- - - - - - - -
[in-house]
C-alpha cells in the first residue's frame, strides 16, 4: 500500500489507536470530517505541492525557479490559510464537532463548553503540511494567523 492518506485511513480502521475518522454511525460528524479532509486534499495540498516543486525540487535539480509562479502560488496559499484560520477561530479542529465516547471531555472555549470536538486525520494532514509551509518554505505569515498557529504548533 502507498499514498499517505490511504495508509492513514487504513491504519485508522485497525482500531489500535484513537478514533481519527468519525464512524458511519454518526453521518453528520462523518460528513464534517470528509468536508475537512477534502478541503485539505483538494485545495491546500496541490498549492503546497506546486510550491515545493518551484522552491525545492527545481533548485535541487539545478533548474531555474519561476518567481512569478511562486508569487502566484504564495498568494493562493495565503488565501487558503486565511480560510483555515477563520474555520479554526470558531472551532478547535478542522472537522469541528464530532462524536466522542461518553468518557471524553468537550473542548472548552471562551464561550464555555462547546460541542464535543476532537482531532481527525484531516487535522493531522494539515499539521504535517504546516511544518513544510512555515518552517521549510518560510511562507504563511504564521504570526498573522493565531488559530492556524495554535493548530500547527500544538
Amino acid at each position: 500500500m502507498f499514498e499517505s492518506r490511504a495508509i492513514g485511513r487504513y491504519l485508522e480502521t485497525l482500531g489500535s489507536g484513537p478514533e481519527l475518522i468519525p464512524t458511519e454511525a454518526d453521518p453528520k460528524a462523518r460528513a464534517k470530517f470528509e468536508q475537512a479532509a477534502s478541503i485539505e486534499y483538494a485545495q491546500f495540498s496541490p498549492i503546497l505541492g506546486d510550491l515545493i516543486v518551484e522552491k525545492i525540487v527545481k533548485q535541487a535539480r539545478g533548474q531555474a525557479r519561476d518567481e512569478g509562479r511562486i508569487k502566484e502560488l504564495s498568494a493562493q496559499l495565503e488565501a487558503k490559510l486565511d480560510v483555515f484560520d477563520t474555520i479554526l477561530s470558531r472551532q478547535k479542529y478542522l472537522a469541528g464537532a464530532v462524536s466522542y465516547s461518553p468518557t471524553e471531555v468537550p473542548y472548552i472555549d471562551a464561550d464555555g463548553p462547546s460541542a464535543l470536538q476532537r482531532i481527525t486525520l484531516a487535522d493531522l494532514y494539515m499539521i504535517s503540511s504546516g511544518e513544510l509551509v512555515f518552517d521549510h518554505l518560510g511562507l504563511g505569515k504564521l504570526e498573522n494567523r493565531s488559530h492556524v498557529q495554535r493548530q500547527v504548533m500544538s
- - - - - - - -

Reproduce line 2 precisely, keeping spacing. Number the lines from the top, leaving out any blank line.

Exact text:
C-alpha cells in the first residue's frame, strides 16, 4: 500500500489507536470530517505541492525557479490559510464537532463548553503540511494567523 492518506485511513480502521475518522454511525460528524479532509486534499495540498516543486525540487535539480509562479502560488496559499484560520477561530479542529465516547471531555472555549470536538486525520494532514509551509518554505505569515498557529504548533 502507498499514498499517505490511504495508509492513514487504513491504519485508522485497525482500531489500535484513537478514533481519527468519525464512524458511519454518526453521518453528520462523518460528513464534517470528509468536508475537512477534502478541503485539505483538494485545495491546500496541490498549492503546497506546486510550491515545493518551484522552491525545492527545481533548485535541487539545478533548474531555474519561476518567481512569478511562486508569487502566484504564495498568494493562493495565503488565501487558503486565511480560510483555515477563520474555520479554526470558531472551532478547535478542522472537522469541528464530532462524536466522542461518553468518557471524553468537550473542548472548552471562551464561550464555555462547546460541542464535543476532537482531532481527525484531516487535522493531522494539515499539521504535517504546516511544518513544510512555515518552517521549510518560510511562507504563511504564521504570526498573522493565531488559530492556524495554535493548530500547527500544538